If this seems like an interest to you, I recommend going out and finding a program you think you’ll enjoy. In my experience, Beachbody has some exhilarating exercise programs (they cost money but personally, I like them and I’ve seen results). If you don’t like one program, find another. There are so many types of exercise out there, there is bound to be a few that you will find yourself enjoying. Of course, it’s recommended to consider your physical limitations and consult your doctor before starting any particular exercise program.
Believe it or not, by helping others you can indirectly bring yourself happiness. It’s been said that humans are a social species (although you wouldn’t notice if you look at the herds of humans with their eyes glued to their mobile devices), that our brains are hardwired for social interaction.
Now, I understand if your depression causes you to NOT want to interact with others. I get it. That is a normal thing to experience and feel. However, it could also be the very thing you need. I liken it to the hero of any story facing the villain at the climax of any story: the hero doesn’t WANT to go through the mental and physical gauntlet to defeat the enemy, but it must be done.
Where was I? Oh yes, our brains being hardwired for social interaction.
Volunteering is a great way of engaging the social part of the brain. Not only that, but your can find satisfaction in knowing that you are spending your time and/or money on a cause that is bigger than yourself and are in turn, helping other people. To me, people helping people is one of the greatest forms of social activity and can make you feel good, like your brain is throwing a party. You may not be able to hear the music or enjoy any of the punch or cake, but you can certainly feel the positivity.
I saved this part for last because I personally recommend and prefer the others before this option. Firstly, many pharmaceutical companies are greedy and care only about the almighty dollar. Secondly, there is no one “magic pill” that works on everyone. Everyone's brain is different, and therefore everyone’s depression is different, and therefor the drugs all work differently. Thirdly are the side effects. In nearly all of the antidepressant medication commercials I’ve ever seen, “worsening depression” and “suicide” are included as possible side effects. No thank you.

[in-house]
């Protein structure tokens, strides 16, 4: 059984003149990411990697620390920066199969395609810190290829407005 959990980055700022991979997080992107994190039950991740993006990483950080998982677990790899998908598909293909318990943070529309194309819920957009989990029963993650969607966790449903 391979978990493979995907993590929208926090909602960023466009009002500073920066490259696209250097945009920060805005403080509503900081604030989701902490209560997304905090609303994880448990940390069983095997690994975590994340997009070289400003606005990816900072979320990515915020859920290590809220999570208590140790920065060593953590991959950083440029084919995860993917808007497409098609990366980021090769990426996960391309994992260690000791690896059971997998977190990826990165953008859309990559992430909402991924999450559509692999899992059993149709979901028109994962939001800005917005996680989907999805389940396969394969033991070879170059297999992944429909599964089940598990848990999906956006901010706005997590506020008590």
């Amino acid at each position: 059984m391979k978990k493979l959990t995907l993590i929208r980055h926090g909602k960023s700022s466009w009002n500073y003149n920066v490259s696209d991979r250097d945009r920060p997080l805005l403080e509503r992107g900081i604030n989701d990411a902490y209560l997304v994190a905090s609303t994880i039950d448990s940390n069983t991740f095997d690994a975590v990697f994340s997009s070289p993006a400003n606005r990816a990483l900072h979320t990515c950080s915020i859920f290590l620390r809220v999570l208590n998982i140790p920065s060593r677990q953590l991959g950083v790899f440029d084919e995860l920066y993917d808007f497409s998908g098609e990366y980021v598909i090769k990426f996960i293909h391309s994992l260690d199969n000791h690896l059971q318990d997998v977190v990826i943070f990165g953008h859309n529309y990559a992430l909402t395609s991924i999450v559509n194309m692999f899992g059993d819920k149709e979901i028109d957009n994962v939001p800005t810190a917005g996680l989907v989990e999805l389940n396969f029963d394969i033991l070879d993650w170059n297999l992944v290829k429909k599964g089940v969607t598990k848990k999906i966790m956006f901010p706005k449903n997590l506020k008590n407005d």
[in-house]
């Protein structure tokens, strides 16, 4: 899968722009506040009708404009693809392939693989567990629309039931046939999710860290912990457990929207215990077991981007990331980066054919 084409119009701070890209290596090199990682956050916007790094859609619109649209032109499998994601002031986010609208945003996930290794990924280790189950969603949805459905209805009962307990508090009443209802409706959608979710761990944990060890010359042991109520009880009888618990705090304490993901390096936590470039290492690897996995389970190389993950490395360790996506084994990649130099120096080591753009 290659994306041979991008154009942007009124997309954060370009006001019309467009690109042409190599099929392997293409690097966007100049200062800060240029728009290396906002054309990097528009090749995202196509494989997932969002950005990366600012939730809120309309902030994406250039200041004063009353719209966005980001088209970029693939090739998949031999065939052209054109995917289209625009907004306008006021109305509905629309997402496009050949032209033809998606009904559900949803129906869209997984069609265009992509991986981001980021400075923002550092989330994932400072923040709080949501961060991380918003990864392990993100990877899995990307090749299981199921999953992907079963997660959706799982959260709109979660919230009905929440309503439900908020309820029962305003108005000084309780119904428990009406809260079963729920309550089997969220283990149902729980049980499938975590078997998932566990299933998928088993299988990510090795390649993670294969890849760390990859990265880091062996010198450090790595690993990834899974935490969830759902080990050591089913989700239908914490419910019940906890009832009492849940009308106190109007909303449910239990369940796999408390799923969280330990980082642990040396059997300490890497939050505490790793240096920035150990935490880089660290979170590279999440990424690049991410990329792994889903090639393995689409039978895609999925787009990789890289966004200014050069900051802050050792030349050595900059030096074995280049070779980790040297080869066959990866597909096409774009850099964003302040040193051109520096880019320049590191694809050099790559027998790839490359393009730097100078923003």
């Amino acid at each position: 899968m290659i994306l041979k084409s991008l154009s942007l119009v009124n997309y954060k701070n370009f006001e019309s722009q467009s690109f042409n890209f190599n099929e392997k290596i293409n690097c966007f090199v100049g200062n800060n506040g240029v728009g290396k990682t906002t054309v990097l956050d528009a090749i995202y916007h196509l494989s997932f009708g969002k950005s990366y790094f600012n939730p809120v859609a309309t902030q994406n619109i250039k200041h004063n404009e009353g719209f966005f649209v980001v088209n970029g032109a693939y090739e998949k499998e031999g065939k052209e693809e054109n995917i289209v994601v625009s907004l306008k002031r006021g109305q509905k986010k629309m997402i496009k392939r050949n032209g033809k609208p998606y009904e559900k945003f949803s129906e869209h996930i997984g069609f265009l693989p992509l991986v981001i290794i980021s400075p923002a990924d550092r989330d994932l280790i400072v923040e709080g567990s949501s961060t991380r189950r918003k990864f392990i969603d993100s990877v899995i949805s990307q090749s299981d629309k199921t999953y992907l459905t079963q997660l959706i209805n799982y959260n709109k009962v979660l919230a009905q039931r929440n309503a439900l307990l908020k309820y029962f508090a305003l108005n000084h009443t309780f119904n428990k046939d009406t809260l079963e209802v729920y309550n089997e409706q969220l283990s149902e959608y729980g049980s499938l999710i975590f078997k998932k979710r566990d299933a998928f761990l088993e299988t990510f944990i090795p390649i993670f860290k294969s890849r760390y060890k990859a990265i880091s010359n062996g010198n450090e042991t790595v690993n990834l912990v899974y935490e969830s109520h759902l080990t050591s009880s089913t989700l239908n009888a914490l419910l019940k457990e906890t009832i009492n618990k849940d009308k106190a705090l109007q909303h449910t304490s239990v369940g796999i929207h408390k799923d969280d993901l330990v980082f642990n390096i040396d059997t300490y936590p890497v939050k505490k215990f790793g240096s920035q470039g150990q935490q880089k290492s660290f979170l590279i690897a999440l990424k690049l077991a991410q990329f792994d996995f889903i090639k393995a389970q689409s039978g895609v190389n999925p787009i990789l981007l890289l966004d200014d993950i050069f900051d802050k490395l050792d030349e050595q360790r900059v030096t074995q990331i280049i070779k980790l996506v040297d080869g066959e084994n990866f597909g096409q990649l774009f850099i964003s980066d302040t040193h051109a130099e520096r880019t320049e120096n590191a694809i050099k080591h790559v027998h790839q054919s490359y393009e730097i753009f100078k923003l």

That being said, if you do decide to take the route of talking to your doctor to determine a medication as a treatment to your depression, please note the following: There are different doses of each drug, and you will likely have to explore how each dose impacts you. Not all drugs will work, and it is possible that you may have to go through a trial of different drugs to find the right one for you. Even then, after some time a particular may not work anymore and you may end up having to find another. Coming off of an antidepressant cold turkey can be dangerous, so again, please talk to a doctor before taking, changing or stopping any sort of antidepressant or other medication.
And remember, be patient. The science behind controlling brain chemicals isn’t exact yet, so the process of medication can very easily be long and arduous. Try your best not to stress too much if it takes more time than you expected.
As a means of concluding this, I want to share a section from the depression page on the National Institute for Mental Health’s website. You can find these listed under the category of “Beyond Treatment: Things You Can Do.” I personally find these to be helpful and things to keep in mind:
- Try to be active and exercise.
- Set realistic goals for yourself.
- Try to spend time with other people and confide in a trusted friend or relative.
- Try not to isolate yourself, and let others help you.
- Expect your mood to improve gradually, not immediately.
- Postpone important decisions, such as getting married or divorced, or changing jobs until you feel better. Discuss decisions with others who know you well and have a more objective view of your situation.
- Continue to educate yourself about depression.
Which of the following helps you to feel better?
Share your comments at the bottom of the page.